Under the flexible-scheduling system, all Sunday games in the affected weeks tentatively had the start times of 1 p.m. ET/10 a.m. PT, except those played in the Pacific or Mountain time zones, which will have a tentative start time of 4 p.m. ET/1 p.m. PT (or 4:15 p.m. ET/1:15 p.m. PT if it is a doubleheader weekend). On the Tuesday 12 days before the games, the league moved one game to the primetime slot, and possibly one or more 1 p.m. slotted games to the 4 p.m. slots. During the last week of the season, the league could re-schedule games as late as six days before the contests so that all of the television networks will be able to broadcast a game that has playoff implications.

Super Bowl XLI pre-game show in Miami
CBS's The NFL Today, Super Bowl XLI

Game highlights on iTunes

Starting September 18, fans were able to download highlights of their teams' games through Apple's iTunes Store. Each video costs US$1.99 each but fans have the chance of buying a "Follow Your Team season ticket" which brings every game of that team to the fan for $24.99.[7]

Also available will be NFL GameDay, the NFL Network's comprehensive Sunday night review which features post-game reactions and game analysis, all for $1.99 a show or $19.99 for the full season.

Stadium changes

The New Orleans Saints go back home

The New Orleans Saints returned to their home at the Louisiana Superdome in Week Three. The Saints played home games during the 2005 NFL Season in San Antonio, TX, Baton Rouge, LA, and East Rutherford, NJ, due to the damage to the Superdome caused by Hurricane Katrina. The Saints finished the 2006 regular season 10–6, clinched a 1st Round Bye, and beat the Philadelphia Eagles in the Divisional Round of the playoffs. The Chicago Bears defeated the Saints in the NFC Championship, 39–14.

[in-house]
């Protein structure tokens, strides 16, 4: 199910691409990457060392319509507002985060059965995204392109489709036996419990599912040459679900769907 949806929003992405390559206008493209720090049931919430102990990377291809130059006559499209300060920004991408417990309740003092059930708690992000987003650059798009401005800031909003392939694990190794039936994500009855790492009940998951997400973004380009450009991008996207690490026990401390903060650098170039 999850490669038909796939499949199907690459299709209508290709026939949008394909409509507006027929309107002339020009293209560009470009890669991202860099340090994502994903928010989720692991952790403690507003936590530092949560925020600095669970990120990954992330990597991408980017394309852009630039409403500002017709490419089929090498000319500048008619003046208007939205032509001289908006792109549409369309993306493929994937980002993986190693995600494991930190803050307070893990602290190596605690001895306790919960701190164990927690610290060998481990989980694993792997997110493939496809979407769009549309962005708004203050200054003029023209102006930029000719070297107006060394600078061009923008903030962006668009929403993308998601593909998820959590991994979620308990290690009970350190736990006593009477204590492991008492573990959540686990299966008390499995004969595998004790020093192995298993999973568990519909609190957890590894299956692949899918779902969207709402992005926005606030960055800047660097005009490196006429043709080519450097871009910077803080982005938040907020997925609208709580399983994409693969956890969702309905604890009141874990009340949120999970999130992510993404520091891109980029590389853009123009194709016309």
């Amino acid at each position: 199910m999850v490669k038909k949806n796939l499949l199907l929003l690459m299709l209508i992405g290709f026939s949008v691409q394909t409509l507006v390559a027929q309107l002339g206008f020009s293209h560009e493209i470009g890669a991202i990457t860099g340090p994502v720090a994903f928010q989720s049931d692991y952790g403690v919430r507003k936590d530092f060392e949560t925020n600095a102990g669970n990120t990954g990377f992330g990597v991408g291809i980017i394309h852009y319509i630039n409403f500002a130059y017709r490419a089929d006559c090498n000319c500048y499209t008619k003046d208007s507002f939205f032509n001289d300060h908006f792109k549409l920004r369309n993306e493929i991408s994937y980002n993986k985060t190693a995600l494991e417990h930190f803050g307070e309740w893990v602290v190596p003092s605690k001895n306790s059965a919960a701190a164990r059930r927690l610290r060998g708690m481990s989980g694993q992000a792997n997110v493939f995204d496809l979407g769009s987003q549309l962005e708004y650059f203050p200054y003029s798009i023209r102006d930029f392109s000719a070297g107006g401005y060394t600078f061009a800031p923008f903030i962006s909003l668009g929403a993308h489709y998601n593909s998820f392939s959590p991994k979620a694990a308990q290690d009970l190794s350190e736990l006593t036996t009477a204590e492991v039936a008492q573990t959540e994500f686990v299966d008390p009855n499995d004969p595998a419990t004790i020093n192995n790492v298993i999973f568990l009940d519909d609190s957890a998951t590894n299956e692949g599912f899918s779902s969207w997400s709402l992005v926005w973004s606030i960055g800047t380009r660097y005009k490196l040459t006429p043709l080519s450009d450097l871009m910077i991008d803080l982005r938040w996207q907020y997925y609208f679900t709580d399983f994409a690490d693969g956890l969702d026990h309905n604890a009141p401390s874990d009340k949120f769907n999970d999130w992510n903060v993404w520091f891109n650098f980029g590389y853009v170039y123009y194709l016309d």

Coaching changes

Final regular season standings

AFC East
(4) New England Patriots 12 4 0 .750 4–2 8–4 385 237 W3
(5) New York Jets 10 6 0 .625 4–2 7–5 316 295 W3
Buffalo Bills 7 9 0 .438 3–3 5–7 300 311 L2
Miami Dolphins 6 10 0 .375 1–5 3–9 260 283 L3
AFC North
(2) Baltimore Ravens 13 3 0 .813 5–1 10–2 353 201 W4
Cincinnati Bengals 8 8 0 .500 4–2 6–6 373 331 L3
Pittsburgh Steelers 8 8 0 .500 3–3 5–7 353 315 W1
Cleveland Browns 4 12 0 .250 0–6 3–9 238 356 L4
AFC South
(3) Indianapolis Colts 12 4 0 .750 3–3 9–3 427 360 W1
Tennessee Titans 8 8 0 .500 4–2 5–7 324 400 L1
Jacksonville Jaguars 8 8 0 .500 2–4 5–7 371 274 L3
Houston Texans 6 10 0 .375 3–3 6–6 267 366 W2
AFC West
(1) San Diego Chargers 14 2 0 .875 5–1 10–2 492 303 W10
(6) Kansas City Chiefs 9 7 0 .563 4–2 5–7 331 315 W2
Denver Broncos 9 7 0 .563 3–3 8–4 319 305 L1
Oakland Raiders 2 14 0 .125 0–6 1–11 168 332 L9
NFC East
(3) Philadelphia Eagles 10 6 0 .625 5–1 9–3 398 328 W5
(5) Dallas Cowboys 9 7 0 .563 2–4 6–6 425 350 L2
(6) New York Giants 8 8 0 .500 4–2 7–5 355 362 W1
Washington Redskins 5 11 0 .313 1–5 3–9 307 376 L2
NFC North
(1) Chicago Bears 13 3 0 .812 5–1 11–1 427 255 L1
Green Bay Packers 8 8 0 .500 5–1 7–5 301 336 W4